At 2:30 in the morning last night, I wrote, "I'm not sure what it is that I want from a game, but I'm pretty sure it's not this." Okay, that feeling has subsided. My experience with the game was a big one, and there's a lot to talk and think about. I'm glad it exists, and I'm glad I played it. But I'm gonna need a minute, because right now, I kinda just want to kick it in the nuts.

So, rather than come up with some sort of denouement, I'll wait to get some distance, and decompress by talking about it some with David and the rest of the Internet. And in the meantime, here are some highlights from my notes, somewhat out of order and context. They paint about as accurate a picture of my playthrough as anything could.

Heavy Rain Notes:

"Microwave dinner to son - dishes taken from dishrack. Nice."

"Jayden has blackheads."

"Wasteland???"

"Bathroom = euro."

"Ethan Mars = opposite of Nathan Drake."

"Not much exposition."

"Who are PI clients? Who hired him??"

"Eyeliner!" (circled)

"P.I. roars like a Lion."(underlined, not explained)

"Why not look at origami from Conven. store guy's box?"

"Constantly failing tests."

"Johnny Mnemonic."

"Fuck this."

"Magical Car Tracking? Magical Clue?" 

"P.I. is killer. 100%(Bam. That's right.)

"Game could be called "Helping Ethan Mars To His Feet."

"Reacting!" (underlined twice)

"Origammy."

"Sweat. Sweat. AAAA"

"Fuck. Coward."

"Hot ass, walks funny."

"ARI glasses improve piano playing?"

"A toast, to old friends."

"Huge. Plot. Hole" (underlined twice)

"Dead Jayden in ARI - Caprica?"

"Flashback = safe?"

"4-button combo to Crush Balls"

15 comments:

Evan said...

Great write-up. I never seemed to have as much of a problem with the QTE as you did, so I was fairly enjoying the game for the most part. I realized the story was average and cliche-ridden at best, but was still intrigued about how it would end up and what I would have to do.

That was, until I reached the point that they implied that the killer was going to be a surprise. I took a moment to think about what this implied; namely, that it was someone the player already knew. There was no character in the game that I was going to happy with being revealed as the killer. And yep, it was Scott Shelby, and I felt fairly enraged.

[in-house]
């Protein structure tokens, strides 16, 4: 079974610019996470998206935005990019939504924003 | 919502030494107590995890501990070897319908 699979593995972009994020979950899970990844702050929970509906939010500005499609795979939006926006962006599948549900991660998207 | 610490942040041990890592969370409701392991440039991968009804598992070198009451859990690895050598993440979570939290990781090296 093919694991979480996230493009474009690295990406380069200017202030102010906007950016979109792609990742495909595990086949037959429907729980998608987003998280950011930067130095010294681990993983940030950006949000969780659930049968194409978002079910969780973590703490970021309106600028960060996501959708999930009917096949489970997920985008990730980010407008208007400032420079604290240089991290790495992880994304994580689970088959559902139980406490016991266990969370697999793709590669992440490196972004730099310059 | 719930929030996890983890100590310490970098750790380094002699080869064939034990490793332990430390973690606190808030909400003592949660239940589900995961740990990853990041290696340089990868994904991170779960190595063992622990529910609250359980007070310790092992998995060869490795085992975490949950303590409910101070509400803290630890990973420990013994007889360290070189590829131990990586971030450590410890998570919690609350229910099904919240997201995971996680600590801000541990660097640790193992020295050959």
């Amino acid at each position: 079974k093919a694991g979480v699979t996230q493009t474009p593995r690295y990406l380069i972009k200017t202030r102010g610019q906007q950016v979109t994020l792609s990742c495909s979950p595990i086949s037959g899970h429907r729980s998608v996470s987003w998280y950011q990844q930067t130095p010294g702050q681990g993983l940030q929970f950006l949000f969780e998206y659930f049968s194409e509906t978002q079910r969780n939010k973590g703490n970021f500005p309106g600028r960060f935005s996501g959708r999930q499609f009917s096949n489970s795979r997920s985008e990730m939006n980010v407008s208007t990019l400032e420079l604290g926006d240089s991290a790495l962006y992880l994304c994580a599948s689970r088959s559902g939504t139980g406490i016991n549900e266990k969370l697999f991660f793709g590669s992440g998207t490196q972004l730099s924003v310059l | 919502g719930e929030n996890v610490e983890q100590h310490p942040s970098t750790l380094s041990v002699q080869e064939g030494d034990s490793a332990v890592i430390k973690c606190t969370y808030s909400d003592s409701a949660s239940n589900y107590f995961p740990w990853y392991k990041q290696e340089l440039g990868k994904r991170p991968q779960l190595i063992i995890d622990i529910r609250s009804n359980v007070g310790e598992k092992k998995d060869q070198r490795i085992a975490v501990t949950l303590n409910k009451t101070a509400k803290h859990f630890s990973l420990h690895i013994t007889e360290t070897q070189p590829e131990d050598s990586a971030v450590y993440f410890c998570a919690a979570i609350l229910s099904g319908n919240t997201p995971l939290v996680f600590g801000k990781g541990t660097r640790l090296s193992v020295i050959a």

It's possible that going back through his story, everything he does (and everything he thinks) somehow lines up with his true motives, though I still think the scene where he kills the typewriter expert is cheap...he is apparently shocked to find him dead even as he's not trying to put on a show for that terribly-voiced hooker mom.

It's the idea of motive that is the real problem with Scott Shelby being the killer. In a game such as this, making the claims as it does, being told to experience and play out a character under a suggested motive that is false is cheap, and it helped make an average story terrible.

Kirk Hamilton said...

Really, the QTEs only bothered me at the very end - in just about every other part of the game I thought they were actually really engaging, chaotic, and effective. Ditto the conversation system.

It wasn't until those brutal last thirty or so minutes that the rage kicked in. It was one specific thing, even - while I was trying to make Madison jump in the burning apartment, the game changed up on me in what felt like a deliberate attempt to trip me up. And trip me up it did, goodnight Madison. Rage.

Anyway, interesting what you say about Scott - it wasn't a problem for me, but then again, I was pretty sure he was our man for most of the game. The scene in which "the killer" snuck in and killed the typewriter expert just seemed too fantastical to believe, even in the ridiculous world of Heavy Rain. I was already pretty sure, but was just one more thing that sealed it - the fact the killer would somehow just know to break into that guy's office right then was too much to swallow.

Really, the scene that seemed unfair to me was when Scott got out of the car to console Lauren and let her back in. A methodical killer such as he wouldn't want her around, and would jump at the chance to let her run off.

So I agree, when it's not done properly, the old "unreliable narrator" trick isn't playing fair - but when it's done right, it can be really groovy.

I'm thinking of when I've encountered it in fiction - Thompson's The Killer Inside Me, and this one Steven King short story, something about flowers, where the narrator realizes that he is keeping bodies in his trunk. Also, Fight Club, and some James Patterson book (an Alex Cross one?) where the narrator, a cop, turns out to be the killer. Though that's pretty much just The Killer Inside Me again.